Massachusetts lawmakers vote to pass H.4857, An act to advance clean energy. The final bill was released from conference committee late Monday afternoon.
- a 2% per year Renewable Portfolio Standard (RPS) increase,
- 1,000 MWh of storage,
- 1,600 MW of additional offshore wind,
- and energy efficiency program enhancements.
Half a loaf...
Half a loaf is better than none, or so the saying goes. Perhaps this best applies to what lawmakers have just served up in a much-anticipated 2018 energy bill. Late Monday evening, the six member conference committee that first convened about two weeks ago released H.4857 An act to advance clean energy. The bill is a stripped down version of two very different bills that had previously passed the House (H.4576) and Senate (S.2608).
H.4576 was a compilation of four bills passed in July by the House: H.4575 (2% RPS increase & clean peak standard), H.3404 (appliance efficiency standards), H.4576 (storage), and H.1724 (energy efficiency/fuel switching).
S.2608 was the comprehensive energy bill passed by the Senate in June. It contained a number of provisions, including a 3% RPS increase, elimination of net metering caps, a pipeline tax ban, accounting for lost gas, additional offshore wind procurement, and put a price on carbon.
The final legislation puts the Commonwealth somewhere between these two.
RPS gets a modest boost
I’m voting Yes on the conference clean energy bill because overall it moves us forward. That said, it’s like taking three steps forward and one and a half steps back. We must continue to push for 3% increases to RPS (and do a lot more) in next year’s legislative session. #mapoli https://t.co/nLBgnnMsqv
— Mike Connolly (@MikeConnollyMA) July 31, 2018
Green Energy Consumers has been advocating for an RPS increase since 2014. In recent years, both RI and CT have extended or increased their renewable energy requirements. Similar action here is long overdue.
We got close in 2016, when the Senate included a 1% annual increase as part of its unanimously-passed bill. Unfortunately, the provision was negotiated away in conference.
That process, however, laid the foundation for an even bigger boost to one of our most important renewable energy policies. And thanks to overwhelming support from environmental groups, business interests, public health advocates, and more, the RPS was increased in this bill!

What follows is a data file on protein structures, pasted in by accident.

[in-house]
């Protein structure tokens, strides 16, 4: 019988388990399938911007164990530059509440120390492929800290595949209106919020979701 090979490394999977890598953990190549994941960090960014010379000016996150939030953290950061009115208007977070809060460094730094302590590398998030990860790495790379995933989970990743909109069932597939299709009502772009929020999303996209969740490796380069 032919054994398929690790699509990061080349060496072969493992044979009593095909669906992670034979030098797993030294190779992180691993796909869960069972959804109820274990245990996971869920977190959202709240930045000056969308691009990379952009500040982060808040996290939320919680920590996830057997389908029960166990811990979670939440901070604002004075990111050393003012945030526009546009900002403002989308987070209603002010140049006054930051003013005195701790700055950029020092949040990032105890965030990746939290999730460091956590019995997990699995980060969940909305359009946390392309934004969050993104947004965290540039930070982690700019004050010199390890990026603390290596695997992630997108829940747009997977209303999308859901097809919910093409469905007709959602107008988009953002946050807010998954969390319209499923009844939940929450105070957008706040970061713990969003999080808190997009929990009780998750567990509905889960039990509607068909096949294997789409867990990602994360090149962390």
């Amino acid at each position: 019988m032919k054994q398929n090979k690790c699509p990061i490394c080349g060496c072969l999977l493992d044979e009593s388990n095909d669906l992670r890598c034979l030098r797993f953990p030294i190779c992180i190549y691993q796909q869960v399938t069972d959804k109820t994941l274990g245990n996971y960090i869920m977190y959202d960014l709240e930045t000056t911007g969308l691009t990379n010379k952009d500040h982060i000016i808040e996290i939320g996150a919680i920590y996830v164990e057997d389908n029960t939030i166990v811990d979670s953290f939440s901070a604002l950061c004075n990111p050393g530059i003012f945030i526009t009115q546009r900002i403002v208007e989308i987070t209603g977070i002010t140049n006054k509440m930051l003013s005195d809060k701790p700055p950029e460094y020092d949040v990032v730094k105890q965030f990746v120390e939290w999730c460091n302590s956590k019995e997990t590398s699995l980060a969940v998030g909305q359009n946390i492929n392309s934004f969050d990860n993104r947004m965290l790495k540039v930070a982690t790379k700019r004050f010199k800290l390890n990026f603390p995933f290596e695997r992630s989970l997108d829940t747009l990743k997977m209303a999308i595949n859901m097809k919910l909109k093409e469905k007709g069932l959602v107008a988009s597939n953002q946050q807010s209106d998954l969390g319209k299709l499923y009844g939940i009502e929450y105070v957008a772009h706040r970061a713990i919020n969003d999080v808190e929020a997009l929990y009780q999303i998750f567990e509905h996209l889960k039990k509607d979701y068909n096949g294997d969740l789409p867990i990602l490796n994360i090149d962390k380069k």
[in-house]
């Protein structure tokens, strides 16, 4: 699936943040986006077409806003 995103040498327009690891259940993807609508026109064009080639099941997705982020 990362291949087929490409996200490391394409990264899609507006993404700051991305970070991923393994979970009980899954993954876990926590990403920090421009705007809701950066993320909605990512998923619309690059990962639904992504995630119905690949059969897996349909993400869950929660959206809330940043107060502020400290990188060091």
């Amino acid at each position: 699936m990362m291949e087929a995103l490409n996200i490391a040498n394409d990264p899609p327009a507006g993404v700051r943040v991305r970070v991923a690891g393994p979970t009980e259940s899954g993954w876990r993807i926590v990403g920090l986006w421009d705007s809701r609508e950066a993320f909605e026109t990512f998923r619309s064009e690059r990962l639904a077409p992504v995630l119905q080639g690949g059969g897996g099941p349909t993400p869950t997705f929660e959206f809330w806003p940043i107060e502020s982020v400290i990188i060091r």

A 2% annual growth rate will take effect in 2020 and be in place through 2029. That means by 2030, MA's electricity supply will include 35% Class I (new) renewable resources. However, from 2030, on, the annual growth rate will go back down to 1% per year. Down is not the direction we want to see a renewable standard moving, so we'll be back next session to push for more. In the meantime, this bill gets us 10% more RPS resources by 2030 than before.
Massachusetts gets more offshore wind, a storage target, energy efficiency enhancements, and new gas leaks reporting
H.4857 also enables the Mass Department of Energy Resources (DOER) to conduct procurements for 1,600 MW offshore wind by 2035, doubling the Commonwealth's commitment to this home-blown resource.
The bill sets a 1,000 MWh storage target by 2025, inching the state closer to meeting its storage potential and capitalizing on the technology's ability to make efficiency and renewable resources even more beneficial to the grid.
And speaking of efficiency, the language of H.1724 that Green Energy Consumers helped to reach consensus on, was also included in the conference bill. The devil is in the details, but the goal of this provision is to enable state efficiency programs to account for the benefits of innovation and emerging technology in a way that Mass Save was previously unable to do.
Standardized reporting of gas leaks, a first step in ensuring customers are not stuck paying for lost and unaccounted for gas, also made it through.
Some things are missing
Appliance efficiency standards, the benefits of which we have blogged about before, was left by the wayside. Updated standards are considered a low-cost strategy to offset the loss of aging generation like Pilgrim, as well as to deliver significant savings to consumers and emission reductions and water savings that benefit the environment. Yet, despite overwhelming support from all the Massachusetts utilities, Associated Industries of Massachusetts, environmentalists, and low income and consumer advocates, standards did not survive the negotiation process.
Although the bill addresses Eversource's controversial minimum monthly reliability contribution (MMRC) approved as part of their recent rate case, noticeably absent is any provision that would increase or eliminate net metering caps. Solar advocates point to caps as an unnecessary barrier to solar development.
There was also no ban on the "pipeline tax." Any reader of the Globe has doubtlessly noticed the full court press being made by pipeline proponents in recent months. We fully anticipate this fight to continue into the next session.
Additional incentives for trash incineration
Trash burning is hardly a clean way to generate power and it is certainly NOT one worthy of renewable energy incentives, but H.4857 does include language creating an unwarranted additional incentive.
H.4857 passed the House, 150-1, and the Senate, 36-0, and has been sent to Governor Baker's desk.